>
> It should avoid us the work to write a COBOL program that open the COBOL
> file and write a CSV one (easily readable from python).
>
> Thank you all!
>
> Facundo Batista
> Desarrollo de Red
> (E-Mail Removed)
> (54 11) 5130-4643
> Cel: 15 5132 0132
>
>
>

I wrote an ETL system in python for a client to convert from Microfocus
COBOL to DB2. Here are some of the problems I saw:

1) COBOL has a very rich set of datatypes defined by the PICTURE clause

character
unsigned integer
zoned signed integer
integer trailing sign separate
integer leading sign separate
packed signed decimal
packed unsigned decimal
floating point

with the usual COBOL zoo of implied decimal points and scaling

Not to mention COBOL allowing formatted numeric data to be
used as source fields in arithmetic operations.

In my application, each of these types was converted by a
parameter-driven function.

That is, I took the original COBOL 01 level definition and
converted it to a list with definition parameters name, type,
length, decimal point, etc. to make it easy for Python and
to add some stuff to make DB2 happy (convert to title case. . .)

I doubt if you can easily write a parser for the COBOL PICTURE
clause and for most cases it would be a waste of time. I just
converted the definition by using 'replacing all occurences' in
a text processor.

I had the most problem with Microfocus unsigned decimal, as
I'd never seen it before.

2) Reading fixed and variable length records wasn't much of a problem

Reading Microfocus keyed sequential data with embedded indexes
took some bit-level coding.

3) None of this would be remotely attractive to a COBOL programmer.
Converting the data to CSV, however, might get his attention
as it's pretty easy in Python and not much fun in COBOL.

I you want to sell dad, talk about text and string processing
in Python.

 
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asdf sdf
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Posts: n/a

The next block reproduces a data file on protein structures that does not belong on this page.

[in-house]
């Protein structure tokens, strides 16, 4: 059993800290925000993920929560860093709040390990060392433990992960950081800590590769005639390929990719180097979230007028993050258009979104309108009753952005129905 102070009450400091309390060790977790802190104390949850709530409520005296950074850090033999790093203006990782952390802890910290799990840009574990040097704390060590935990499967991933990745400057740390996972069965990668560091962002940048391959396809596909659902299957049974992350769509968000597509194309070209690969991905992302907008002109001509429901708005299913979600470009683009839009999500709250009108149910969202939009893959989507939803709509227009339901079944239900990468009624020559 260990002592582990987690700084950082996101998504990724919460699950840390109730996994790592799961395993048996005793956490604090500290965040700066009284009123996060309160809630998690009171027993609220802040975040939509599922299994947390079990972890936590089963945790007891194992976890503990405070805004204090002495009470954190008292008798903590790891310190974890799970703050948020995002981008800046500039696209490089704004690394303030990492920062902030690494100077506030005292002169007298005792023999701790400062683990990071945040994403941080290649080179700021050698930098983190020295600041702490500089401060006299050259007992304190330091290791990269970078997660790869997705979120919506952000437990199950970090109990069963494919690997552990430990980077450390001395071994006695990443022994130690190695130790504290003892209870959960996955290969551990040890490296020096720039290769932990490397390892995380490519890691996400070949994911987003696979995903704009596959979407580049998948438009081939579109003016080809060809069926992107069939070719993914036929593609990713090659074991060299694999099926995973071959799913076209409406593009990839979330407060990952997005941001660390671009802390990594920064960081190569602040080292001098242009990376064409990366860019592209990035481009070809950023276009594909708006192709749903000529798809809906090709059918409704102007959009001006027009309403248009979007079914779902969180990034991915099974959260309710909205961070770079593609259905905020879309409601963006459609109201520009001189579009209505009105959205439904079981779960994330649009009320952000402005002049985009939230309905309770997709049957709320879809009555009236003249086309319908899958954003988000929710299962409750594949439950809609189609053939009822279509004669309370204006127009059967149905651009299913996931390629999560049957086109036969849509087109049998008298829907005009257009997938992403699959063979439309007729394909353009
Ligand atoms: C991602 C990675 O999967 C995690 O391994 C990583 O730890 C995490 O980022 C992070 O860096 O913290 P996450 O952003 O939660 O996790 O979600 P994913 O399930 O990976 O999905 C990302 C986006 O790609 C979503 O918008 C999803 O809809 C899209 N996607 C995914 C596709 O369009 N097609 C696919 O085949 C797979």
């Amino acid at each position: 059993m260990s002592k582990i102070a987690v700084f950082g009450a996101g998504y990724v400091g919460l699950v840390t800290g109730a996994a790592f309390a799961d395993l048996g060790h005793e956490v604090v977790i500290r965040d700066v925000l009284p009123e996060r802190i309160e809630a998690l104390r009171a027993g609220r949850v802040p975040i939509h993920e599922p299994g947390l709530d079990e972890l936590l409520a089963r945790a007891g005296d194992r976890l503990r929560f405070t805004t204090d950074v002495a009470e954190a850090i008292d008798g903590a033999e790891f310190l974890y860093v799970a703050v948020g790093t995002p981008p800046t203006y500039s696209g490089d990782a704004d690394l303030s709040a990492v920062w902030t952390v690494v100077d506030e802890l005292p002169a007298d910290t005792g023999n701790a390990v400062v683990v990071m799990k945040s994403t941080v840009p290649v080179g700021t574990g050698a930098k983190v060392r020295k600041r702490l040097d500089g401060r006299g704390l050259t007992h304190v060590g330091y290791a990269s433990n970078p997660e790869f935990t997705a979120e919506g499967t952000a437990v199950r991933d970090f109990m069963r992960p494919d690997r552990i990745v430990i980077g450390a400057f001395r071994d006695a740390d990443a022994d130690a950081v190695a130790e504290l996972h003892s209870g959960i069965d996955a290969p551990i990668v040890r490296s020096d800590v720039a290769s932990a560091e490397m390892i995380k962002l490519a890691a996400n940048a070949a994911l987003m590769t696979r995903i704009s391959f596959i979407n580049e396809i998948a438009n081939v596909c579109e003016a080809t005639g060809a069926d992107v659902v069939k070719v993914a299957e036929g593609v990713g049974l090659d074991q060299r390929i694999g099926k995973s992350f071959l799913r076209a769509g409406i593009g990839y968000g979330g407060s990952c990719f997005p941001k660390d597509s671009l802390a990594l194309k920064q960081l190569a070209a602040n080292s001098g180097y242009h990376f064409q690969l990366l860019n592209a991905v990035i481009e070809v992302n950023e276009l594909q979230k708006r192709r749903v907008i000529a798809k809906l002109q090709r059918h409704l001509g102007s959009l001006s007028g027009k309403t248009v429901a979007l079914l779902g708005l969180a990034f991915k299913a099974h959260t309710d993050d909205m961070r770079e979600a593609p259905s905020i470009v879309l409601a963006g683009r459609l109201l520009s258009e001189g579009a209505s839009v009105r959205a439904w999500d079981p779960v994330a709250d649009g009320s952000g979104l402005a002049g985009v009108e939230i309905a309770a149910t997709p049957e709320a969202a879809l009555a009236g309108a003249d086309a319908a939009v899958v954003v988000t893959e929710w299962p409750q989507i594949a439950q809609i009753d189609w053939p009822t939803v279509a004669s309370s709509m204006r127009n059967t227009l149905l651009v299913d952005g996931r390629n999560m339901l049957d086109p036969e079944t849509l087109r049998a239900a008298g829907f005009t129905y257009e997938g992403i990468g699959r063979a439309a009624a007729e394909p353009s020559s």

05-11-2004
Steve Williams wrote:

> I wrote an ETL system in python for a client to convert from Microfocus
> COBOL to DB2. Here are some of the problems I saw:
>
> 1) COBOL has a very rich set of datatypes defined by the PICTURE clause

<...snipping various items...>

> That is, I took the original COBOL 01 level definition and
> converted it to a list with definition parameters name, type,
> length, decimal point, etc. to make it easy for Python and
> to add some stuff to make DB2 happy (convert to title case. . .)

Steve,

I've been looking for ideas on getting at DB2 and Adabas from Python.
You might have some thoughts.

Is it feasible to go to directly to MVS/DB2/Adabas from Python on Unix
or Win?

Is it more realistic to hit DB2 on AIX or Linux and use some kind of DB2
linking or replication to reach DB2/MVS?

Other ideas? Maybe 3270 emulation with screen scraping? How about
telnet 3270? (Hundreds years of ago, I could dial into a command line
MVS environment.)

I don't mean to hijack the thread. I think this is related and might be
helpful to unfortunates to have to interoperate with legacy systems.







 
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Steve Williams
Guest
Posts: n/a
 
      05-12-2004
asdf sdf wrote:
> Steve Williams wrote:
>